The systems should also generally provide information, but not in a way that will inappropriately increase enforcement risk. Cautions are important, but alarms on a hair trigger often do not help. Finally, the systems cannot be so bureaucratic and resource-intensive that they become manuals on a shelf that no one implements. That’s worse than nothing.

Management systems and the performance and information they generate provide among the best defenses to criticism or litigation. So, having set them up at the outset, one can use them to prevent turbulence in the first instance and to mitigate the downside when things go awry.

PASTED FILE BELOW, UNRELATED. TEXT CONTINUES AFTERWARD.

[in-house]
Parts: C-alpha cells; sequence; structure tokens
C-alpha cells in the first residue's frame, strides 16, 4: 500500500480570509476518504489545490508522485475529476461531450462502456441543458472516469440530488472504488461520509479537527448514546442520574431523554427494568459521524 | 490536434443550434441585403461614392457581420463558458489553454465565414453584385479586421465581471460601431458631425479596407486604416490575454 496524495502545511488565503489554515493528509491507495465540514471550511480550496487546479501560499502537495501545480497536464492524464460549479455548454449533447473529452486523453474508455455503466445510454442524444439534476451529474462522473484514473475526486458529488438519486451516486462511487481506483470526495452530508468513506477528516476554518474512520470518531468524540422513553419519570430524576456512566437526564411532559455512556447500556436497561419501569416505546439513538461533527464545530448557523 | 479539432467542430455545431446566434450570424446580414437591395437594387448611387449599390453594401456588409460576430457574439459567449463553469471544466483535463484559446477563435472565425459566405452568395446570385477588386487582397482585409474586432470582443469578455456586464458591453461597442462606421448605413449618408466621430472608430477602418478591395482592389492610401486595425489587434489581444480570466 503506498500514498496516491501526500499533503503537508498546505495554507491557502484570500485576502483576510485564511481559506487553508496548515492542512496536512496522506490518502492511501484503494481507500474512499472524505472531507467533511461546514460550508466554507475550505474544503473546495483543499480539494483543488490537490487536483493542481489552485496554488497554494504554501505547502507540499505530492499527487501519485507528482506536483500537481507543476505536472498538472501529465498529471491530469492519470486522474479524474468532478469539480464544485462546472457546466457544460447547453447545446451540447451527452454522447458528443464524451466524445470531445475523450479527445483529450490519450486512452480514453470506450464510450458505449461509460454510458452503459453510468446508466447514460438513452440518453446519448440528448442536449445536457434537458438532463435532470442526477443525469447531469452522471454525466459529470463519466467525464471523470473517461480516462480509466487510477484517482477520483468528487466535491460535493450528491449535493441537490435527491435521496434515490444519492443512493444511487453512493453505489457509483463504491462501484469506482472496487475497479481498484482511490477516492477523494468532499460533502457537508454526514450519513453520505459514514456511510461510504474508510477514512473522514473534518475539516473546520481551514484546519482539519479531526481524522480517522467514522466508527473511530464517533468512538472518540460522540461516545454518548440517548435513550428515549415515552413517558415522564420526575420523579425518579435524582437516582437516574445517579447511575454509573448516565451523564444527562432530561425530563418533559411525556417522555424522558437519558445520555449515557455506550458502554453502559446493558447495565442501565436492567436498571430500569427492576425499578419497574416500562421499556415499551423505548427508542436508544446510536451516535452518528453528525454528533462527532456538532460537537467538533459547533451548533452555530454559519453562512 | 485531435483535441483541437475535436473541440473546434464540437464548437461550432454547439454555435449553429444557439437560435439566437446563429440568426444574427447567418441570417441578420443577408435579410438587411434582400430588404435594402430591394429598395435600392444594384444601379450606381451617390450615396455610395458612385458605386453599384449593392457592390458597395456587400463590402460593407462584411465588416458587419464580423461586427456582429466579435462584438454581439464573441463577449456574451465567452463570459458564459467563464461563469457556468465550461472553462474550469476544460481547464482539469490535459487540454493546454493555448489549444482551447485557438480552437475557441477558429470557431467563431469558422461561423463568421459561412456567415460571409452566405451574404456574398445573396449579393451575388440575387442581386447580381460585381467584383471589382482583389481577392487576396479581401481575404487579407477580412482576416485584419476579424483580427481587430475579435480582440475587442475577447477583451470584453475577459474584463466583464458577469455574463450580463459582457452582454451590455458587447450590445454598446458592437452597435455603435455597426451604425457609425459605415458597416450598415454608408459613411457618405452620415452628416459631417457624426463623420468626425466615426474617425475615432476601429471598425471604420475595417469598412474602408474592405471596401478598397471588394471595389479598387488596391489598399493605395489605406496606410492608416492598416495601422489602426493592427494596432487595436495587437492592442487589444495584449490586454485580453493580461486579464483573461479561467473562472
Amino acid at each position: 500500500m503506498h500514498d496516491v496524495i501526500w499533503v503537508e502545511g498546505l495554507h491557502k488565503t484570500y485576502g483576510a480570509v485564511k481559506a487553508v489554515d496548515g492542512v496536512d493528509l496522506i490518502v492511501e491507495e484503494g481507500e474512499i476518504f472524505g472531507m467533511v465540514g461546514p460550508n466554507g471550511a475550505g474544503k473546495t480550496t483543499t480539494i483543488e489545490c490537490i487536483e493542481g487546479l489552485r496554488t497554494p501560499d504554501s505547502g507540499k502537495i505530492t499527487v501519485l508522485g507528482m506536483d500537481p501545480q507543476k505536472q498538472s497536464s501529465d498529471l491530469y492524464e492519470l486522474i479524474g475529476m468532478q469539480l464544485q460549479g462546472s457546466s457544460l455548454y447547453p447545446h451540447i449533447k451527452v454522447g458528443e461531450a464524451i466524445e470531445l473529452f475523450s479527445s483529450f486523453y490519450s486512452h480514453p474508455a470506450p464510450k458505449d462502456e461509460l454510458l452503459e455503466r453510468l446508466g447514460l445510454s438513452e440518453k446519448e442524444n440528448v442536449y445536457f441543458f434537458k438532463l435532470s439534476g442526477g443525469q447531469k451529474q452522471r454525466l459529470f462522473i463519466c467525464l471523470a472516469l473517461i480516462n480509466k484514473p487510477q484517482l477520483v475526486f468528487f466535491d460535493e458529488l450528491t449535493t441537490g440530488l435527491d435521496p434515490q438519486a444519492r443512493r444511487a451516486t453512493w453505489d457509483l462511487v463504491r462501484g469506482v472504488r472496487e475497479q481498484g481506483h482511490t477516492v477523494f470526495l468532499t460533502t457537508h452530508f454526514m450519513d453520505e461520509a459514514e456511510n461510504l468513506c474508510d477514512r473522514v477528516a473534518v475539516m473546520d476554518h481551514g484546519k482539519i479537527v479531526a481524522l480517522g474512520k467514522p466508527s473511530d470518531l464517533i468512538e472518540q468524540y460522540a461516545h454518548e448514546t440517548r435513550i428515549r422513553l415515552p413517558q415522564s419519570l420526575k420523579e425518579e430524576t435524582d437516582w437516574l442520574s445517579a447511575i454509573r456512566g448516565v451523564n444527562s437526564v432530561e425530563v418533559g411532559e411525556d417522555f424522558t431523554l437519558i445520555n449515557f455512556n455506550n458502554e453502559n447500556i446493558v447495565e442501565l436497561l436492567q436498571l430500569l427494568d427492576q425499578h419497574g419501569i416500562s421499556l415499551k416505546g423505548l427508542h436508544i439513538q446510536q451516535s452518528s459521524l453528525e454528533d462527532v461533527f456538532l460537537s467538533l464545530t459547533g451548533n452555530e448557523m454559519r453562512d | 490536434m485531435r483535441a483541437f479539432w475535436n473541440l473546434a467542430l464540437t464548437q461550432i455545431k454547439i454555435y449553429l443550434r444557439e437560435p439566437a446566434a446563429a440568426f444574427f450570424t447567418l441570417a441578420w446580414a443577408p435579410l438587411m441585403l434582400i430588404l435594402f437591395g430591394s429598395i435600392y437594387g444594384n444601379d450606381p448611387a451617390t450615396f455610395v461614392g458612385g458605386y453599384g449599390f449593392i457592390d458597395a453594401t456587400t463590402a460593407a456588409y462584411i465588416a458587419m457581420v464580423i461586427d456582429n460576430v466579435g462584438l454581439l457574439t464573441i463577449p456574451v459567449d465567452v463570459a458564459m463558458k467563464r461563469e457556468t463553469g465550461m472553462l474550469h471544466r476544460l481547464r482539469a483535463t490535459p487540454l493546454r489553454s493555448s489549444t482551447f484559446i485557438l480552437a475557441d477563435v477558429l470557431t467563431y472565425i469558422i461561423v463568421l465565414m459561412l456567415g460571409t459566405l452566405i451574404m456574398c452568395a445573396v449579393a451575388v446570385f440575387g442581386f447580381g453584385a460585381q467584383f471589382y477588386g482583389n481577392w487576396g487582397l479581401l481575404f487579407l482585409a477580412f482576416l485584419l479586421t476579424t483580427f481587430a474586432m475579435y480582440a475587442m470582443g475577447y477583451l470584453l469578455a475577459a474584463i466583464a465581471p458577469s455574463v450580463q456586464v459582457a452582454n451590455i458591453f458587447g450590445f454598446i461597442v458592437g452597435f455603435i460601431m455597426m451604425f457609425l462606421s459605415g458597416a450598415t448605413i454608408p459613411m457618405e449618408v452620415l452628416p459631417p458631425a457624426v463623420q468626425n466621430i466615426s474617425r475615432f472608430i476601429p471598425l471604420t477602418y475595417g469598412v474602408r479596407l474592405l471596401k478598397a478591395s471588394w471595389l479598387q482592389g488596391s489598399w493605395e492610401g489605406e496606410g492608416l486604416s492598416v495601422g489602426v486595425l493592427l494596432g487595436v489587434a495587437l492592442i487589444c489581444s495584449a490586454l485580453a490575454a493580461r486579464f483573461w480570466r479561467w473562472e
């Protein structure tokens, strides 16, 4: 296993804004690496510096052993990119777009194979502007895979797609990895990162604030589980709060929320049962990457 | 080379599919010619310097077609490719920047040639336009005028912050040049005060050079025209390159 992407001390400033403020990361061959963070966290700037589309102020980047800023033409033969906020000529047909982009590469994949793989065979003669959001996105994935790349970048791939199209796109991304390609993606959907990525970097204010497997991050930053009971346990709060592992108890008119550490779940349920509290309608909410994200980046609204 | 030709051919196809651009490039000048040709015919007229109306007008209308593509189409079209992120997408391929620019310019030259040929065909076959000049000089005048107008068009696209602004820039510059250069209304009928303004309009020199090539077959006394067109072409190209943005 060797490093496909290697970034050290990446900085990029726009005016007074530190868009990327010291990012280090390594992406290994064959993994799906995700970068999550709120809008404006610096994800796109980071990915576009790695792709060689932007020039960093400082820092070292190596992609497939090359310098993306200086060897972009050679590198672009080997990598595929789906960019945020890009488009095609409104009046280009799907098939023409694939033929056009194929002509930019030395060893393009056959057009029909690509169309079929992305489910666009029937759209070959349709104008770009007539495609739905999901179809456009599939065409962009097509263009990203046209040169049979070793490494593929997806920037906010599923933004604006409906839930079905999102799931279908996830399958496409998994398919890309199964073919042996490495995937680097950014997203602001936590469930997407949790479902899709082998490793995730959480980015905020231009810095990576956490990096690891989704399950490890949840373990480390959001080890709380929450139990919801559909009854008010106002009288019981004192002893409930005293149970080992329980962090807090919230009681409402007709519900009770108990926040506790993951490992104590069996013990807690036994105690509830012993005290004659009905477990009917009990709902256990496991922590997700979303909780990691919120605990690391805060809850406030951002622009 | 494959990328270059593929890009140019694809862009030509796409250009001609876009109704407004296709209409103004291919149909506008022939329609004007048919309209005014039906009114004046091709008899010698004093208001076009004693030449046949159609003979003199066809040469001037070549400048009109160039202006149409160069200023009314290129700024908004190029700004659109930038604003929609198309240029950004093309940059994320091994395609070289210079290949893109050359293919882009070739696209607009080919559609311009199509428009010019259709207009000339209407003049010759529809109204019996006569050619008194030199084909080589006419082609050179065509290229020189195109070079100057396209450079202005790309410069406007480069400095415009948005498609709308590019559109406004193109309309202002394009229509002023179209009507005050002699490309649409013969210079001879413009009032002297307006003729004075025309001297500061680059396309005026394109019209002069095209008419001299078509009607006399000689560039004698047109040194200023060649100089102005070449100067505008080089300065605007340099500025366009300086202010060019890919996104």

Note that by “management system” we do not mean a subjective scoring system for the purpose of making that annual report. We mean the operational and business processes and procedures used consistently to produce superior ESG performance. That includes, but certainly is not limited to, measuring that performance, recognizing that in some contexts subjective scoring may be helpful. But scoring systems have issues should public scrutiny be attracted or litigation arise. As everyone knows from restaurant reviews and employee evaluations, subjective “point” scales are ordinal, not cardinal. For example, 5 may be better than 4 and 4 better than 3, but typically, the distance between 5 and 4 is much smaller than the difference between 4 and 3 in the reviewer’s mind. 5 is a great score, 4 is a good one, but 3 is a bad one and infrequent. 2 and 1 may never appear at all. So arithmetic averages of scores are of questionable use. Comparison of scores on incommensurate topics can also be difficult. Exactly how many environmental compliance points are equal to a diversity and inclusion point? And, undue attention to scoring may ultimately reduce the credibility of the underlying effort to achieve sustainable and meaningful ESG performance if companies are perceived to be “working to the test” rather than doing the right thing.